Note: Myspace users see update at the end.
One of the largest listings of political blogs (if not the largest) is found at Technorati
. In late December, the number of political blogs listed at Technorati was over 6,800; most blogs I regularly read usually list ten to fifty blogs in their links section.
I was curious to know who all these other bloggers were (and I felt the need to publicize my own site as well) so I took a deep breath and started surveying all the political blogs listed on Technorati. I used the alphabetical listing category under politics and sometimes it took several evenings to do a single letter (the letter 't' took the longest since Technorati doesn't drop 'the' from the title).
This was by no means a formal survey. For one thing, blogs were being deleted and added during the period I was doing the survey. Also, my main purpose was to locate active, frequently updated political blogs that would interest me enough to bookmark. Now I was very generous in what I bookmarked and yet I was pleasantly surprised at the number of quality blogs I found that are not listed in the links sections of the many blogs I already read.
I didn't click on every one of the more than 6,800 blogs listed. First, it became obvious that the number 6,800 is somewhat misleading. Many blogs are listed more than once and many blogs have been dormant for more than a 120 days; it became apparent that roughly 2,000 blogs fall in this category. It also became obvious that Technorati doesn't do much in the way of screening blogs that list themselves under politics. I surveyed many blogs that were really about other things and only occassionally was there a post about politics. I arbitrarily decided many of these did not qualify as political blogs. I really don't mind a variety of subjects on a political blog and in cases like Kevin Drum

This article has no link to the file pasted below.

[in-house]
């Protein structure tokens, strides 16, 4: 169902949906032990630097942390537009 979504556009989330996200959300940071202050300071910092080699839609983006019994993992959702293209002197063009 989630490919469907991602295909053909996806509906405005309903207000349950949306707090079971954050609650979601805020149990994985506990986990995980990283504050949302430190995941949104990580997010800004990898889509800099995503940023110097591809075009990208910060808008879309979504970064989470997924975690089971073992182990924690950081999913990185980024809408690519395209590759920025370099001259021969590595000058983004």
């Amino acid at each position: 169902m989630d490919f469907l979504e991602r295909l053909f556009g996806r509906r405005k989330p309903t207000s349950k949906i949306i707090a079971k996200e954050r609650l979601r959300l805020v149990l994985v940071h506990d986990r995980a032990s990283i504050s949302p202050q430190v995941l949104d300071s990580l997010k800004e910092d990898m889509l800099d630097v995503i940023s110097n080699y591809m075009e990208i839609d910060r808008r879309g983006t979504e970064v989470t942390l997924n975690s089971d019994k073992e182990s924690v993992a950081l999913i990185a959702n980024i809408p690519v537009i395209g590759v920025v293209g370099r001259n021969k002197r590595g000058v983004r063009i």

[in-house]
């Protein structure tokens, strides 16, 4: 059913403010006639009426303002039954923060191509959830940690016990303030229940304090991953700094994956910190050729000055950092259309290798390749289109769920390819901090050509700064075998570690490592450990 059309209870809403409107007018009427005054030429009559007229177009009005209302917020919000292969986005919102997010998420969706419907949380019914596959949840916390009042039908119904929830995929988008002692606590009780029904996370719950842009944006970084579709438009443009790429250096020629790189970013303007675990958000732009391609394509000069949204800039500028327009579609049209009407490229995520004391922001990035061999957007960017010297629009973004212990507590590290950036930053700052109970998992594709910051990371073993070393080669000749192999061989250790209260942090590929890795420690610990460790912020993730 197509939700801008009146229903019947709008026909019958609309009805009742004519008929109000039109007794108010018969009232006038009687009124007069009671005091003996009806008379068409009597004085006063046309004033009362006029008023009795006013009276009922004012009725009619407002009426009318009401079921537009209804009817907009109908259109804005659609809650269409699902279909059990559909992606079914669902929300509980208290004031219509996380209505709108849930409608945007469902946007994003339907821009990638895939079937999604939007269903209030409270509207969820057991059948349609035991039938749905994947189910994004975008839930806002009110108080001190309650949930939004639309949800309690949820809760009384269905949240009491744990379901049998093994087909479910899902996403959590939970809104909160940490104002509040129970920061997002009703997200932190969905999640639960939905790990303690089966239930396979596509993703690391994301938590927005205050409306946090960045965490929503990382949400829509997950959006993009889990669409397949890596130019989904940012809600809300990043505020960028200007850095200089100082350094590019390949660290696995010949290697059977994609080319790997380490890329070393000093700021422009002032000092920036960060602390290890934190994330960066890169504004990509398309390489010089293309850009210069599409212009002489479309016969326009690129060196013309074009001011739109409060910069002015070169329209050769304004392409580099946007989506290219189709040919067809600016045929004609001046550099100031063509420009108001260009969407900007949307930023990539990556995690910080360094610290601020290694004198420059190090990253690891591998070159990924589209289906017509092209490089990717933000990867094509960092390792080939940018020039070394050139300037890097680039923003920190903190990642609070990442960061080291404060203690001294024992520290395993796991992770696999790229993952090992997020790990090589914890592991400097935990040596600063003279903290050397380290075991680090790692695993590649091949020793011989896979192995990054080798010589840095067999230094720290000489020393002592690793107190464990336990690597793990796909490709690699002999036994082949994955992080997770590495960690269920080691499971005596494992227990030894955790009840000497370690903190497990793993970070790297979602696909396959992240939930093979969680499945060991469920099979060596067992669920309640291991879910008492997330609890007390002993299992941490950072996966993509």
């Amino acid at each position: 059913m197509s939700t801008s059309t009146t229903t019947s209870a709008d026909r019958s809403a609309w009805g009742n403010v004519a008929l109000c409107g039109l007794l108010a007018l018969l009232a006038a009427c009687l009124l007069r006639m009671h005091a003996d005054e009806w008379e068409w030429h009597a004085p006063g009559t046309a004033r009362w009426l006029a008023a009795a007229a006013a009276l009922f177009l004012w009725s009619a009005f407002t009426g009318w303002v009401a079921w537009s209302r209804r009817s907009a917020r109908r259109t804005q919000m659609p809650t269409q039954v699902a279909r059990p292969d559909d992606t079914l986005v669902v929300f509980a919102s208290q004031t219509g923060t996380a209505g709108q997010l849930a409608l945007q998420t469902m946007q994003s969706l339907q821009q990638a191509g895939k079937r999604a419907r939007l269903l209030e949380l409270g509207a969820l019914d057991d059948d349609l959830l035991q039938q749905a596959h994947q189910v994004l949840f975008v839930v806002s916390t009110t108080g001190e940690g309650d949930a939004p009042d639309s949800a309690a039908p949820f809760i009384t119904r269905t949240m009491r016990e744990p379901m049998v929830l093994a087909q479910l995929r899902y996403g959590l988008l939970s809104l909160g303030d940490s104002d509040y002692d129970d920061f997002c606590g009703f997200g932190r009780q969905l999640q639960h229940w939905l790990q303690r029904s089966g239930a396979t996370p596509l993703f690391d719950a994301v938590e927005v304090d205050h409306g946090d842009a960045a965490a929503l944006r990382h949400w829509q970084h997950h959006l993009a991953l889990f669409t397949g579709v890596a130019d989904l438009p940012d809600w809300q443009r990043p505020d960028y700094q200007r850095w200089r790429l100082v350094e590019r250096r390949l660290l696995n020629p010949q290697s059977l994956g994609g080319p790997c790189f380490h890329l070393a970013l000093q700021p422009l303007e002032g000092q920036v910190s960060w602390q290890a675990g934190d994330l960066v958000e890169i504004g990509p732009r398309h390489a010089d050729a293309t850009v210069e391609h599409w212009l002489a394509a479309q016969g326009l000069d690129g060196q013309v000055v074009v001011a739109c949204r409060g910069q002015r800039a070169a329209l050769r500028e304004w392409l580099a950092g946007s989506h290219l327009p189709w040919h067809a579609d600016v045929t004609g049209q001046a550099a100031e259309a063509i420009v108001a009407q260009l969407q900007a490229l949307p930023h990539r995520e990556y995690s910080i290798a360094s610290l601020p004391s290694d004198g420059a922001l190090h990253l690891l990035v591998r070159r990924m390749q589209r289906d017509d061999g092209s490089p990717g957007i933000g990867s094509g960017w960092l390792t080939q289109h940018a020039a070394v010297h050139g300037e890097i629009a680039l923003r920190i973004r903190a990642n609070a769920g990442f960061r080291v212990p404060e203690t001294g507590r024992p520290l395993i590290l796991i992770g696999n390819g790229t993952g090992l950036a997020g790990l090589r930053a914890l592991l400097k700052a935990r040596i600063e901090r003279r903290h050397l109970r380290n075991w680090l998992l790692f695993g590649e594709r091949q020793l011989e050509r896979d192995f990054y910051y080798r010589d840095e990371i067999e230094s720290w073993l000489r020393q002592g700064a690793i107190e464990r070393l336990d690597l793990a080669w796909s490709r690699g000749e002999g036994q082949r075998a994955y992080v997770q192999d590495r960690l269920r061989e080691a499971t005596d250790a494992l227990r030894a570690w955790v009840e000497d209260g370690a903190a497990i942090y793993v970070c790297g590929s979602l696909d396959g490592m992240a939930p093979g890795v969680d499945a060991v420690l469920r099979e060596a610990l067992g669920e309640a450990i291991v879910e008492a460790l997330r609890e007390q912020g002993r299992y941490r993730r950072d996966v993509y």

's blog on The Washington Monthly, I actually look forward to good non-political posts. But on many of the blogs I surveyed, there were far too many weddding pictures, baby pictures, music reviews, bad days at school or the office, technical discussions of electronics, travelogues, etc. and far too little to qualify them as political blogs. Roughly 3,100 so-called political blogs fell into the category of not-much-politics. Another 400 blogs or so fell into the category of too specialized because they were about a narrowly defined topic or they were an English-language blog about places like Malaysia; and I had to eliminate the 20 or 30 blogs in a foreign language. Some blogs were Canadian, Australian or British and I bookmarked some of the better ones (particularly if they wrote about international issues) but I considered most of them too specialized for my needs though a number of them are the equal of any American blog.